“If you think education is expensive, try ignorance.”
Derek Bok (b. 1930)
President, Harvard University
Admittedly, the quote is a bit of a stretch, but somehow it seemed fitting for the topic of this opinion-piece. You be the judge.
Florida Mediation Group and other mediation groups and many sole-practicing mediators encourage parties to a mediation to furnish brief summaries – confidential or not, at the discretion of the party – to the mediator prior to mediation. Neither Florida Rules nor Statutes require it, and, as a consequence, mediators rarely receive summaries, and, when they do, too often they receive it from one side only.
And therein, as Willy Shakespeare would say, lies the rub.
When a mediator receives only one summary, he or she is given only that advocate’s side of the dispute. Come on, folks. Lawyers are skilled in the art of advocacy, or should be, and that naturally entails presenting the case in a light most favorable to the client. Not necessarily untrue, just, well, slanted.
Now, mediators are human (regardless of what you may think), and I would be toying with the truth to deny being influenced, at least a little, by reading only one side’s version of the facts. Why risk even the slightest mindset on the mediator’s part before the proceeding begins? Has any mediator or attorney, having read one side’s account of a dispute, not been inclined or tempted – I choose my words carefully – to accept that version, only to be swung back to the other side or at least to neutral ground upon reading the other side’s version? Be honest. We claim to be open-minded, but, again, we are human and thus encumbered with all the natural human instincts.
Perhaps the federal courts, at least in the Southern District of Florida, demonstrated more prescience than has the Florida Legislature. That Court, by rule, mandates that summaries be submitted prior to mediation. Of course, the rule seems in this mediator’s experience to be recognized more in its breach than in its compliance, which brings up another dilemma, possibly a legal risk. If one of the parties provides a summary, thus complying with the rule, and the other does not, query: does the former have a punitive lever in the event the proceeding is not successful for him or her? This may be the only occasion I find to offer legal advice, in caucus, to the violating attorney alone, to be aware of the federal requirement and the possible consequences of its violation. I have never had an attorney try to take advantage of such an oversight, but the cautionary advice, I would hope, might avoid such shenanigans in a future case.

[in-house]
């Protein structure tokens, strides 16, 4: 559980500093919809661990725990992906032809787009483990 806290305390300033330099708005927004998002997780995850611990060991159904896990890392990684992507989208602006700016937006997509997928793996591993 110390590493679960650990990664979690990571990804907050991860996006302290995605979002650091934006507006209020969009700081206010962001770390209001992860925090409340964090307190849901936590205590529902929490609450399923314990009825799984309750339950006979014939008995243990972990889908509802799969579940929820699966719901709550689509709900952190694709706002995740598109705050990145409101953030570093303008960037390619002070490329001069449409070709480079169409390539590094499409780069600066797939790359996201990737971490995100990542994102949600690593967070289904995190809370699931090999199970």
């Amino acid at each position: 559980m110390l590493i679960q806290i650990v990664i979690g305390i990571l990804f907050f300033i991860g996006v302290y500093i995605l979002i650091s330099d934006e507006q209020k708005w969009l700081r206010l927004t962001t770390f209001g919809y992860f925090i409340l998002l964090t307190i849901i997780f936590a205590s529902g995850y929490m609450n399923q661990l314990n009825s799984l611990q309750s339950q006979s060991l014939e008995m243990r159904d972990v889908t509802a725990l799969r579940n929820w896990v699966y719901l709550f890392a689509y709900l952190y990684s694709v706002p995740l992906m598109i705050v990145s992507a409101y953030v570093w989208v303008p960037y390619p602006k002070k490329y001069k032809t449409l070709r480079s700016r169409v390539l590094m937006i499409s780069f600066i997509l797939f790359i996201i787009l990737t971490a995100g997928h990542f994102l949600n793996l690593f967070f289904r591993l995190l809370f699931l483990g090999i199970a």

From a purely practical standpoint, in most cases, a summary takes only minutes to read and can accelerate the mediator’s understanding of the dispute, thus saving billed time for the proceeding. Unless the dispute is especially complex, in which case a summary is particularly valuable and essential, it does not have to a treatise. It can be copied to opposing counsel or (except under the federal rule, which requires such sharing of information) submitted for the confidential use of the mediator alone.
Does it take a segment of the attorney’s time to draft and submit a summary? Of course, but, as the old saying goes, you can pay me now or pay me later – and, in this case, the latter might well be more expensive. I am not the only mediator who has had occasion to flounder in ignorance through half a proceeding before comprehending the true nature of a dispute. What a waste. It is also human nature for attorneys who have been plodding through discovery for weeks or months and who therefore have a thorough understanding of the case to assume that a mediator will grasp the nuances immediately upon opening statements by counsel. How presumptuous!
Give us and yourselves a break, people, and furnish those summaries prior to the scheduled day of mediation.
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